Tuesday, September 30, 2008

Random plant event: Farfugium japonicum 'Crested Leopard' flower buds

We are periodically offered, from our Florida supplier, boxes of what are called "assorted colorful foliage." This is always our best bet for something weird or cool: we've gotten bizarro Alocasias (including, most recently, 'Frydek'), Calathea ornata, Homalomena 'Selby,' and a number of other things that aren't offered any other way. Which is good. The problem is that these boxes also almost always include plants that we really don't need or want, like Alocasia 'Polly' (I swear, they sit around down in Florida trying to think of new ways to trick us into taking more 'Pollys.'), plants we can't really use (Cordyline australis, which are really only useful in group plantings in the spring -- and they sent us a couple in August), and plants that are not especially colorful or exotic at all (Dieffenbachia 'Camille,' Syngonium podophyllum 'White Butterfly'). So it's very much a gamble, with the assorted colorful foliage: there's usually something worth getting, but you have to take other stuff with it that's not worth getting.

In this last round, we got a Farfugium japonicum 'Crested Leopard.' Or at least that's how it was identified to us; the picture of f. japonicum 'Aureomaculatum' at davesgarden.com looks basically the same as our plant. If this looks familiar to any outdoor perennial gardeners in the audience, that's because this same plant is also called Ligularia tussilaginea, and resembles other Ligularias grown as perennials.

Anyway. WCW and I weren't sure what to do with it. Farfugium isn't a genus normally grown indoors (though I have a houseplant book at home that includes it, so I know it's possible to do), but we also had no idea whether it would come back if we put it outside with the perennials, plus the tropicals are more expensive than the perennials and we'd paid a lot for the plant. So in the end, I kept it in the greenhouse but priced it lowish, in the hopes that someone would snatch it up and get rid of the problem for us.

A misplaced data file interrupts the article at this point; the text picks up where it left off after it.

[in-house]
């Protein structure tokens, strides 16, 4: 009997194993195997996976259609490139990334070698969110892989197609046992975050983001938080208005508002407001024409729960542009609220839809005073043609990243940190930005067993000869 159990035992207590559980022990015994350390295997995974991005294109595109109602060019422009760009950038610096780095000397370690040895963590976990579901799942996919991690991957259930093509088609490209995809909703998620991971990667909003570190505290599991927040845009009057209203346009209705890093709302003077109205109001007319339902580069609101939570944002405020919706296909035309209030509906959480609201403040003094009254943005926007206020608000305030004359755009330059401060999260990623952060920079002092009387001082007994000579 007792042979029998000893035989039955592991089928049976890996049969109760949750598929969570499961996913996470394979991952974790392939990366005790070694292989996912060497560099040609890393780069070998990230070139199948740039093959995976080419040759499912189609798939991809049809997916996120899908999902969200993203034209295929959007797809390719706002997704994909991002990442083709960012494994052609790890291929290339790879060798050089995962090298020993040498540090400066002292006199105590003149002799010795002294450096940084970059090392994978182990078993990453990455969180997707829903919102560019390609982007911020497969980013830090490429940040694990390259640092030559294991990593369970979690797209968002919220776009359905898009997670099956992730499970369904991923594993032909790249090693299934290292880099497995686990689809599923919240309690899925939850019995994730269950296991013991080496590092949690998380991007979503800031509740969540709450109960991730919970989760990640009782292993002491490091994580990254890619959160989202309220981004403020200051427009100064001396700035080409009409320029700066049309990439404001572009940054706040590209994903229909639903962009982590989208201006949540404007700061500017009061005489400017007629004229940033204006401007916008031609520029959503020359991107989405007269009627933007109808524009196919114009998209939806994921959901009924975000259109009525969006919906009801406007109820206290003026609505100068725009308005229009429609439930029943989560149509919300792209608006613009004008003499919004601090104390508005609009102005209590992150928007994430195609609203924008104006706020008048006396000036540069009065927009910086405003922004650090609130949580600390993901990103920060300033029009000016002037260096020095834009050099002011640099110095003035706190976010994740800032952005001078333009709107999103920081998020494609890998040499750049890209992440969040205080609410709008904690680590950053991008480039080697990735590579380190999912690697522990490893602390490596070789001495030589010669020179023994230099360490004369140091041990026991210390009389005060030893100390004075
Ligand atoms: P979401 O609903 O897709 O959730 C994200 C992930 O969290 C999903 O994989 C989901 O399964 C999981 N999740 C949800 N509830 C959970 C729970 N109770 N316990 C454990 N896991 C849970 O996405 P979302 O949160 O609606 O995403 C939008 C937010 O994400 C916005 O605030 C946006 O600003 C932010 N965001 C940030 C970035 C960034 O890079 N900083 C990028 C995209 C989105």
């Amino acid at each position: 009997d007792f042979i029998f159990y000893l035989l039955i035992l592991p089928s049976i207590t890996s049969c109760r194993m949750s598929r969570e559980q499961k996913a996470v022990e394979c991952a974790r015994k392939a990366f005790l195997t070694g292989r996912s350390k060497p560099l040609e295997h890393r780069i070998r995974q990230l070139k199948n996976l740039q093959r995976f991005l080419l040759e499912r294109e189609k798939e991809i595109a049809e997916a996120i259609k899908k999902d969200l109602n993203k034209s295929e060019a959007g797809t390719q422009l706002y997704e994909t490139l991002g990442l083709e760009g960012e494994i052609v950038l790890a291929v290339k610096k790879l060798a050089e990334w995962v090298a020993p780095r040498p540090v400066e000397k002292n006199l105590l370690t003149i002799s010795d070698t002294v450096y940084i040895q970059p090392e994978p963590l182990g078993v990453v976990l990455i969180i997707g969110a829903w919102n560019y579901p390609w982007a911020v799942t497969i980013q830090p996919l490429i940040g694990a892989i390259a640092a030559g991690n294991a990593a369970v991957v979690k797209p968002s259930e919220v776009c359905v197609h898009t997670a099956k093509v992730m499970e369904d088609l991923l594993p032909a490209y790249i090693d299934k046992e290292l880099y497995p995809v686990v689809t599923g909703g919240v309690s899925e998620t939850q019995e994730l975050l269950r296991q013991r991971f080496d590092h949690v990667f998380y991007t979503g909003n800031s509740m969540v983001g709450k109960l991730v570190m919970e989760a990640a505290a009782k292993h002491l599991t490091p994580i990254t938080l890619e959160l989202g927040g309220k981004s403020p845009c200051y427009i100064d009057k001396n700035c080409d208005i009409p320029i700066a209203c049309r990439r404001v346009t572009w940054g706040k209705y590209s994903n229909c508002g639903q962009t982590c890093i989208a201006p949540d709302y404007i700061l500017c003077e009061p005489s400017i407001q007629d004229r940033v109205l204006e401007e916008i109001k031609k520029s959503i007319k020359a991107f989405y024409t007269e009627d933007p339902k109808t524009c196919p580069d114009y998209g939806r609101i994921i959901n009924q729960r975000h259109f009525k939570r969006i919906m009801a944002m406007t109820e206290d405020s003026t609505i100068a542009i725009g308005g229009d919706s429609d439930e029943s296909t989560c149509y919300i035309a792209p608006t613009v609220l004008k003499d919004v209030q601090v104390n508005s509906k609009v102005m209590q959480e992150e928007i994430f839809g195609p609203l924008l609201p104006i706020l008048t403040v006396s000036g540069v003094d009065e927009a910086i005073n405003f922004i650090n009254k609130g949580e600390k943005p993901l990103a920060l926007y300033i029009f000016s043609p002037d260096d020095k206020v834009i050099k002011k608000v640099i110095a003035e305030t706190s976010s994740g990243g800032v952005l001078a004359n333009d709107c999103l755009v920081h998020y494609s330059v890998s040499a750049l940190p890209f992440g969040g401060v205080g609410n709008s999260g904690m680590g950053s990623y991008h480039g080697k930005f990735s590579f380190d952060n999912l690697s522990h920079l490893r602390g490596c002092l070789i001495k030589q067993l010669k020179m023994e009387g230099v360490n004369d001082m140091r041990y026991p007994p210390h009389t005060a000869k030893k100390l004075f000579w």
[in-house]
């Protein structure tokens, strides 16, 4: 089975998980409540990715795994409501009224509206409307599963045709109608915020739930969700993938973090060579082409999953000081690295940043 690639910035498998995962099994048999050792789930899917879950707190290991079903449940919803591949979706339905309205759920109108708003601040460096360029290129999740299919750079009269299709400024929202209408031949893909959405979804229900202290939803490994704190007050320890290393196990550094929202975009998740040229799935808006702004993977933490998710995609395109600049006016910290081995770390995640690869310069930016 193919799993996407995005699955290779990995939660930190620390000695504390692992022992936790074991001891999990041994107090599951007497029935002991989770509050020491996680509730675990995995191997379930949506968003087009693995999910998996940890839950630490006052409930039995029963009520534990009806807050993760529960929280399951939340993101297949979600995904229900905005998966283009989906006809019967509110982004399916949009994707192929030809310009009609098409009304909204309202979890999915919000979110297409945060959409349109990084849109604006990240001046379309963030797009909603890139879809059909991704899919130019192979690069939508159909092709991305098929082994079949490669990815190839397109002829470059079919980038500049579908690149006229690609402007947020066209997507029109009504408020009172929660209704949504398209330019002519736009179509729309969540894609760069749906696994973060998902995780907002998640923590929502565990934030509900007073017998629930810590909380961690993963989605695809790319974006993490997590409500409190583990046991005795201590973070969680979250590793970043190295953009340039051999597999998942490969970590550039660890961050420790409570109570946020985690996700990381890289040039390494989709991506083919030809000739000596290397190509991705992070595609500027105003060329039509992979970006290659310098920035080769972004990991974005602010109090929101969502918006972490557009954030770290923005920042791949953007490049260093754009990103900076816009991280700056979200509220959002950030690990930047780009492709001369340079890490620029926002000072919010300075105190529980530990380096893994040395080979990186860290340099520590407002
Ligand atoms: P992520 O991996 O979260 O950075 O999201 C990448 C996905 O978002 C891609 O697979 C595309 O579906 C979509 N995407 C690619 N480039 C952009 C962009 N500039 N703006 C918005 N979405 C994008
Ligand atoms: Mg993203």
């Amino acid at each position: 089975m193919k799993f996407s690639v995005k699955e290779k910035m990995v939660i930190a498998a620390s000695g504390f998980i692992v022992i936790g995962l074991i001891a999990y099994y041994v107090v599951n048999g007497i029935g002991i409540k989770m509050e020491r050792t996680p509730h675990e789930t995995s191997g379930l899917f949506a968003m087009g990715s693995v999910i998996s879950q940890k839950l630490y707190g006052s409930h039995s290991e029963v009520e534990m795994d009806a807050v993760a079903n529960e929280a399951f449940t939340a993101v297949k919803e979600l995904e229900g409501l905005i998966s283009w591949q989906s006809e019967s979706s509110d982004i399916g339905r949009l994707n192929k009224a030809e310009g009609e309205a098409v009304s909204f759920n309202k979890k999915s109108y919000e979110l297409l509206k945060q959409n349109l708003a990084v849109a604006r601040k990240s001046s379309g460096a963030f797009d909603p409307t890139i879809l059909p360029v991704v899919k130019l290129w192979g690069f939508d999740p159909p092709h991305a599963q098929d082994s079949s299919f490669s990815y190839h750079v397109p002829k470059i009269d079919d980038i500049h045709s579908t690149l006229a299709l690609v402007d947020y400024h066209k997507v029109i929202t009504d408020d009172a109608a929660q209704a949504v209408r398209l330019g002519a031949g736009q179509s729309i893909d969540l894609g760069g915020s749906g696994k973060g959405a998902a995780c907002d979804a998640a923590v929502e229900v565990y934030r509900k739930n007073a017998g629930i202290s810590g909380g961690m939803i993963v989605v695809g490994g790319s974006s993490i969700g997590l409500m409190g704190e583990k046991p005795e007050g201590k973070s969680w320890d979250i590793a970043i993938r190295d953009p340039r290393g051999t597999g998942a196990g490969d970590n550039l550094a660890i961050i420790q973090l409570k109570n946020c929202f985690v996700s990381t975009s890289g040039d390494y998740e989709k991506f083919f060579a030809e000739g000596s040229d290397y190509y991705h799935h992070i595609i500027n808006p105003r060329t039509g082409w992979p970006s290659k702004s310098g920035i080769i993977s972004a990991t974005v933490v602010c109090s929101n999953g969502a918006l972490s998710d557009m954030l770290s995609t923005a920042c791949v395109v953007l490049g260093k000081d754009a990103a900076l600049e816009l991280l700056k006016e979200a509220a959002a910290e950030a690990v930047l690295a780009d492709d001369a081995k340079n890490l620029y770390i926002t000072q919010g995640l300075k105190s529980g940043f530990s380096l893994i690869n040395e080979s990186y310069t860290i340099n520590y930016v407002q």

Hasn't happened. However, the plant's decided to bloom, which means it's going to sell. Probably before I can get a picture of the flowers. And I'm just hoping that nobody asks me how to take care of it, 'cause at this point all I have to go on is what my book at home says, and that makes it sound like the care is basically like for a Podocarpus macrophyllus: bright indirect light, wet, cool temperatures, humid. If the book is wrong about this, of course, that's the perfect recipe for rot. So I'm hoping I don't get asked.

If the plant sticks around long enough that I can get pictures of the flowers, obviously I will do so. But I'm not optimistic.


Hermes said...

I rather like Alocasia 'Polly' but it needs some positive publicity - as a cure for hangover or deters flies or Something. You need a houseplant lucky dip box!

mr_subjunctive said...

I would like it too, if it were easier to grow. I mean, it's pretty and everything. But oy, the spider mites.